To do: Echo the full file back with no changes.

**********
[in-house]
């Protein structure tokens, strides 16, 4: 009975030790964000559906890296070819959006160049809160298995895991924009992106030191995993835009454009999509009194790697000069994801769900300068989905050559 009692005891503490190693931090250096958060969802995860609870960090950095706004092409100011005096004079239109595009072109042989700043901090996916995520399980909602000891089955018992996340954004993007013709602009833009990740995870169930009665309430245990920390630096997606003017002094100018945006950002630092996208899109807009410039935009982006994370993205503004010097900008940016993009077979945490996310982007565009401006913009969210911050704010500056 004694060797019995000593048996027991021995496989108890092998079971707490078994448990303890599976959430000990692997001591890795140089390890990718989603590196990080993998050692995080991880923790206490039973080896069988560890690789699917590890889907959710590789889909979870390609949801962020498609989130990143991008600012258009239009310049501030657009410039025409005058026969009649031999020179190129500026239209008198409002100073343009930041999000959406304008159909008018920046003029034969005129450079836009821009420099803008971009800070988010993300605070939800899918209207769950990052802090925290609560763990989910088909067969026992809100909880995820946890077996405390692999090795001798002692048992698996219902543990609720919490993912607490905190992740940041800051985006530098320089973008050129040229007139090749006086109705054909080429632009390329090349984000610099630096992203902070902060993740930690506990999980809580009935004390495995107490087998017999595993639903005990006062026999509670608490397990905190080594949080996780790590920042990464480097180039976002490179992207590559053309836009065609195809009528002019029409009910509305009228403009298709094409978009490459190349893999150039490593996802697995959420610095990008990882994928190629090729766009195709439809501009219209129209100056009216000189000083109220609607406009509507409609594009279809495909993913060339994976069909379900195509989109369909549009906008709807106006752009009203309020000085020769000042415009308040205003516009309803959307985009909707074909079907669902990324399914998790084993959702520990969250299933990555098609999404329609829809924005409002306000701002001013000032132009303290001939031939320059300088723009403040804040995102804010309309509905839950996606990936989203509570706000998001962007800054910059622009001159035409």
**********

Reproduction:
[in-house]
């Protein structure tokens, strides 16, 4: 009975030790964000559906890296070819959006160049809160298995895991924009992106030191995993835009454009999509009194790697000069994801769900300068989905050559 009692005891503490190693931090250096958060969802995860609870960090950095706004092409100011005096004079239109595009072109042989700043901090996916995520399980909602000891089955018992996340954004993007013709602009833009990740995870169930009665309430245990920390630096997606003017002094100018945006950002630092996208899109807009410039935009982006994370993205503004010097900008940016993009077979945490996310982007565009401006913009969210911050704010500056 004694060797019995000593048996027991021995496989108890092998079971707490078994448990303890599976959430000990692997001591890795140089390890990718989603590196990080993998050692995080991880923790206490039973080896069988560890690789699917590890889907959710590789889909979870390609949801962020498609989130990143991008600012258009239009310049501030657009410039025409005058026969009649031999020179190129500026239209008198409002100073343009930041999000959406304008159909008018920046003029034969005129450079836009821009420099803008971009800070988010993300605070939800899918209207769950990052802090925290609560763990989910088909067969026992809100909880995820946890077996405390692999090795001798002692048992698996219902543990609720919490993912607490905190992740940041800051985006530098320089973008050129040229007139090749006086109705054909080429632009390329090349984000610099630096992203902070902060993740930690506990999980809580009935004390495995107490087998017999595993639903005990006062026999509670608490397990905190080594949080996780790590920042990464480097180039976002490179992207590559053309836009065609195809009528002019029409009910509305009228403009298709094409978009490459190349893999150039490593996802697995959420610095990008990882994928190629090729766009195709439809501009219209129209100056009216000189000083109220609607406009509507409609594009279809495909993913060339994976069909379900195509989109369909549009906008709807106006752009009203309020000085020769000042415009308040205003516009309803959307985009909707074909079907669902990324399914998790084993959702520990969250299933990555098609999404329609829809924005409002306000701002001013000032132009303290001939031939320059300088723009403040804040995102804010309309509905839950996606990936989203509570706000998001962007800054910059622009001159035409």